Nigeria’s presidential and legislative elections on 25 February were the country’s seventh since the return to multi-party democracy in 1999. Eighteen presidential candidates took part.
Observers judged the poll to be the most competitive in Nigeria’s history, departing from the previous two-horse race between the All People’s Congress (APC) and Peoples Democratic Party (PDP). This time, former Anambra State governor Peter Obi led the hitherto minor Labour Party (LP) to become a potential third force.
Voting took place amidst widespread violence in all six geopolitical zones, including attacks on the Independent National Electoral Commission’s (INEC) facilities. Contrary to expectations of an increased voter turnout, the election recorded the lowest-ever voter turnout of 27.1%.
Apart from violence in parts of the country, widespread delays in the opening and late closure of polls affected turnout. The INEC’s decision to decongest polling units also created confusion and frustration. Although the commission sent messages to those affected, not all received the communications, leading to boycotts by some who struggled to locate their polling units on election day.
Bola Ahmed Tinubu of the ruling APC was declared president-elect after winning 36.6% of total votes and 25% of ballots in 30 states. The outcome has been challenged by the main opposition candidates Atiku Abubakar (PDP) and Obi, who placed second and third. They cite widespread irregularities, especially in the collation of results. Both served notice to challenge the results in court after the INEC rejected their calls for cancellation.
Indeed, there were challenges with the collation and transmission of results. The 2022 Electoral Act legalised the use of the Bimodal Voter Accreditation System and INEC Results Viewing Portal. Both sought to increase transparency and deal with recurring problems of rigging and manipulation associated with accreditation and collation. At a time when citizens’ trust in the INEC had waned, the innovations promised a credible electoral process.
But although the INEC piloted the Results Viewing Portal in 105 constituencies for several off-cycle elections, it wasn’t deployed nationwide before the election. And while testing of the new voter accreditation system was laudable, analysts believe these exercises happened too close to the election. Also, the INEC used small samples of polling units and voters, and failed to adequately stress-test the systems.
Two critical functions were expected of the Bimodal Voter Accreditation System. First, accreditation of voters’ biometrics – fingerprint and facial – at polling stations. Second, taking pictures of results forms and submitting them electronically, along with the total number of accredited voters, to the INEC’s servers/central collation centre. The outcomes were to be released on the Results Viewing Portal for public access.
Despite the verification process working well during accreditation and voting, there were problems transmitting results on election day. Because internet coverage across the country is less than half (46.24%), the voter accreditation devices allowed results submitted offline to be released automatically when the device was connected to the internet.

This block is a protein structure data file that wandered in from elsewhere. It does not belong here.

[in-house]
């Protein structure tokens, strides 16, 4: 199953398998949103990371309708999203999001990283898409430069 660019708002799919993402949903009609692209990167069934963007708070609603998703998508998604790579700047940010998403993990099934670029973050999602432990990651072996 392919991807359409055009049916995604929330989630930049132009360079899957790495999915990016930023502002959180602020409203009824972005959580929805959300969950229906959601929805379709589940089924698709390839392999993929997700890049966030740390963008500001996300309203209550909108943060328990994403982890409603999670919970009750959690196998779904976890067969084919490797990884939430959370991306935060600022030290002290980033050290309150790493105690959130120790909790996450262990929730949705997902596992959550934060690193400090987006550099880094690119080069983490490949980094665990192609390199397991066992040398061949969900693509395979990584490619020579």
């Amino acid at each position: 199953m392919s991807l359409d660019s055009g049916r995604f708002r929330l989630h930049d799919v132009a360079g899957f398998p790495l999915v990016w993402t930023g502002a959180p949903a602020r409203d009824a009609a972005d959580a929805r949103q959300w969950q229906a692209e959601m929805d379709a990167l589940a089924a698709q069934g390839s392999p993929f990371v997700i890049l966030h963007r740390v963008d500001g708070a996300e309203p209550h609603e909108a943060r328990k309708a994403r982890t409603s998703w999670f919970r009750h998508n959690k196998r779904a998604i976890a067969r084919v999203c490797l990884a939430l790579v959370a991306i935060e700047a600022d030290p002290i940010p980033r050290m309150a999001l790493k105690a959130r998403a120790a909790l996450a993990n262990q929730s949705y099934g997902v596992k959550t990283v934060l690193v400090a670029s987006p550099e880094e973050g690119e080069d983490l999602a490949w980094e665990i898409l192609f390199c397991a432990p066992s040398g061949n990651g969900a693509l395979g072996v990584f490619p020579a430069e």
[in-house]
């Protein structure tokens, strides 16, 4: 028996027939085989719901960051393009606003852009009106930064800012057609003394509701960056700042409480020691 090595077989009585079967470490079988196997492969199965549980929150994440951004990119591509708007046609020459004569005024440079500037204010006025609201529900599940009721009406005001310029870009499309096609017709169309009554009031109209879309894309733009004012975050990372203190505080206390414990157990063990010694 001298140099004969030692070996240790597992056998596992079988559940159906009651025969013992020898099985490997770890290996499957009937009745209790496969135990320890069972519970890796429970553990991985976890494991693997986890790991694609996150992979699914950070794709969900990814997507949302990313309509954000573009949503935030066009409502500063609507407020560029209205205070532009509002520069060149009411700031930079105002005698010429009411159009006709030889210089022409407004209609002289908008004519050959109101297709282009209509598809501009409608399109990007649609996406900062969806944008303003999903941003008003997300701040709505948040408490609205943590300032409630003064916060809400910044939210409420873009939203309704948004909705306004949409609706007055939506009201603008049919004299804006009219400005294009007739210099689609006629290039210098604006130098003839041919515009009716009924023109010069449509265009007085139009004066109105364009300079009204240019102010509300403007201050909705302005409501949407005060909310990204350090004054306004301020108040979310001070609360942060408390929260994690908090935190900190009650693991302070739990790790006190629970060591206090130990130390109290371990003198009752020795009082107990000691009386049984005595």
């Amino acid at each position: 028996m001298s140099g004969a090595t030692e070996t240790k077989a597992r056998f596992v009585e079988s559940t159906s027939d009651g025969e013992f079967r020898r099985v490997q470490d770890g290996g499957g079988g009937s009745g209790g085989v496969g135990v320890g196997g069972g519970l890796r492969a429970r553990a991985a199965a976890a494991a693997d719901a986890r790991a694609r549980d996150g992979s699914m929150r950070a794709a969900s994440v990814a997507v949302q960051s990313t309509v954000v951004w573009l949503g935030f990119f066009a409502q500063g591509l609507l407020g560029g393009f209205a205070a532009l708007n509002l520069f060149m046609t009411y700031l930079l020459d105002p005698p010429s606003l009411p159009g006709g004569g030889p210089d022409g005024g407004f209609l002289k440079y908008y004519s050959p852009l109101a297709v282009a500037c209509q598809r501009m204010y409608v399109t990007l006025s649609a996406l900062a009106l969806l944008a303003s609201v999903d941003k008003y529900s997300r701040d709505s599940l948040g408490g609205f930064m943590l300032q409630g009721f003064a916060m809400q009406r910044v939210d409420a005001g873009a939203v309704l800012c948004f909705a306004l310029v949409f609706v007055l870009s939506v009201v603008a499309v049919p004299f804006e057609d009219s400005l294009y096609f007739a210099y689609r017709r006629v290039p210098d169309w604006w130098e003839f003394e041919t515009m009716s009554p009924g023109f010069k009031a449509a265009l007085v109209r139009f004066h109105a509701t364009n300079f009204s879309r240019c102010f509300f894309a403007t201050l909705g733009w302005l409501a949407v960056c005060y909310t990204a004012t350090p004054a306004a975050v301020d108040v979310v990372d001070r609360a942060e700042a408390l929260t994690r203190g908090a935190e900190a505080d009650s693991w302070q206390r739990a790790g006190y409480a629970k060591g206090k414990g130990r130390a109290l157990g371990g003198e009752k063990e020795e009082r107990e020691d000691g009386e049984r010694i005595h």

According to a report by Yiaga Africa, in 69% of polling units, the presiding officer attempted to send the results image to the INEC’s online system. Yet the findings reveal that some ad hoc polling staff didn’t try to immediately transfer the data after party agents endorsed counted results. This is surprising given the punitive measures enshrined in the Electoral Act 2022.
Even for successful submissions, images other than the declared results form were transferred on the Bimodal Voter Accreditation System in some cases. In others, polling staff sent blurred photos, perhaps because the system settings were incorrect or had been tampered with. The INEC ruled out the possibility that a system hack affected the quality of images released on the Results Viewing Portal.
Added to these problems was the INEC’s inability to upload the declared presidential results form submitted on the viewing portal in near real time, as it had assured the public it would. By contrast, outcomes for the senatorial and national assembly trickled in. Shortly before midnight on election day, less than 5% of presidential declared results forms had been uploaded on the portal, and the uploads continued for three weeks after the elections ended. This heightened suspicion.
Ideally, the Results Viewing Portal should have provided additional consistency checks, transparency and credibility, but the INEC decided to resort to manual collation. Although this decision was consistent with the Electoral Act 2022, it led to protests from major opposition parties, including the PDP and LP, and cast doubt on the credibility of the collation process.
In future, more diligence, transparency and accountability are required from the electoral commission to inspire public confidence in the process. The INEC should investigate and sanction non-compliant staff and enhance the training of its ad hoc staff, especially in handling the Bimodal Voter Accreditation System. Device settings should be standardised, and more robust stress checks undertaken on procedures long ahead of polling day.
A thorough analysis is also needed to assess the geographical sources of the blurred images on the Results Viewing Portal and how that affected results.
Written by Mawusi Yaw Dumenu, Senior Programmes Officer and Team Lead, Elections, Ghana Center for Democratic Development and Coordinator, West Africa Election Observers Network and Enoch Randy Aikins, Researcher, African Futures and Innovation, ISS Pretoria
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